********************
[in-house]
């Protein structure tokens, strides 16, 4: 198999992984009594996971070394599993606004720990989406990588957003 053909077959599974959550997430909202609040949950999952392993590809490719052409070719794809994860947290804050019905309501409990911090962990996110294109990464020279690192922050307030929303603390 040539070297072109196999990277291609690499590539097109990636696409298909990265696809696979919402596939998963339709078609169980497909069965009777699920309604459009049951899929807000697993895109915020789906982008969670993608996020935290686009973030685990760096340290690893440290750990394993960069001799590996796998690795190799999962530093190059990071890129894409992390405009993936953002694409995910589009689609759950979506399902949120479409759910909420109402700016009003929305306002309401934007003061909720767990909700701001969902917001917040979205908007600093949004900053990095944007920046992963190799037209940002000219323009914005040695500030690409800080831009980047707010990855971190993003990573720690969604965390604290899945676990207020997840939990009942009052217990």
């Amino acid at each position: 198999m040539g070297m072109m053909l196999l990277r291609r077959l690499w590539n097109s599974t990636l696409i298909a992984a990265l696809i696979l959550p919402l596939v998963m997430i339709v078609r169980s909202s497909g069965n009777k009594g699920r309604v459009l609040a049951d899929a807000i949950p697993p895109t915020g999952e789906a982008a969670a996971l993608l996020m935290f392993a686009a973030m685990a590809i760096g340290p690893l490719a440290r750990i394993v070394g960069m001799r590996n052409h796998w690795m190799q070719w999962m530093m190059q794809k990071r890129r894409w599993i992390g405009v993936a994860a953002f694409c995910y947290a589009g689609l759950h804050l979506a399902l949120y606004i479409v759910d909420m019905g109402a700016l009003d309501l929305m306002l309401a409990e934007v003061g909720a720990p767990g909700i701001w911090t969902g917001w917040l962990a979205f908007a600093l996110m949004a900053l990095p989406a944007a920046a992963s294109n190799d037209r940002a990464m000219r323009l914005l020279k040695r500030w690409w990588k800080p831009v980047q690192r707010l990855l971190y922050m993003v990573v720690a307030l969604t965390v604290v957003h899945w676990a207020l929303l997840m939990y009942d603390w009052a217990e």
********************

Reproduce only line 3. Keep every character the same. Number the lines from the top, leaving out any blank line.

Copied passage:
């Amino acid at each position: 198999m040539g070297m072109m053909l196999l990277r291609r077959l690499w590539n097109s599974t990636l696409i298909a992984a990265l696809i696979l959550p919402l596939v998963m997430i339709v078609r169980s909202s497909g069965n009777k009594g699920r309604v459009l609040a049951d899929a807000i949950p697993p895109t915020g999952e789906a982008a969670a996971l993608l996020m935290f392993a686009a973030m685990a590809i760096g340290p690893l490719a440290r750990i394993v070394g960069m001799r590996n052409h796998w690795m190799q070719w999962m530093m190059q794809k990071r890129r894409w599993i992390g405009v993936a994860a953002f694409c995910y947290a589009g689609l759950h804050l979506a399902l949120y606004i479409v759910d909420m019905g109402a700016l009003d309501l929305m306002l309401a409990e934007v003061g909720a720990p767990g909700i701001w911090t969902g917001w917040l962990a979205f908007a600093l996110m949004a900053l990095p989406a944007a920046a992963s294109n190799d037209r940002a990464m000219r323009l914005l020279k040695r500030w690409w990588k800080p831009v980047q690192r707010l990855l971190y922050m993003v990573v720690a307030l969604t965390v604290v957003h899945w676990a207020l929303l997840m939990y009942d603390w009052a217990e």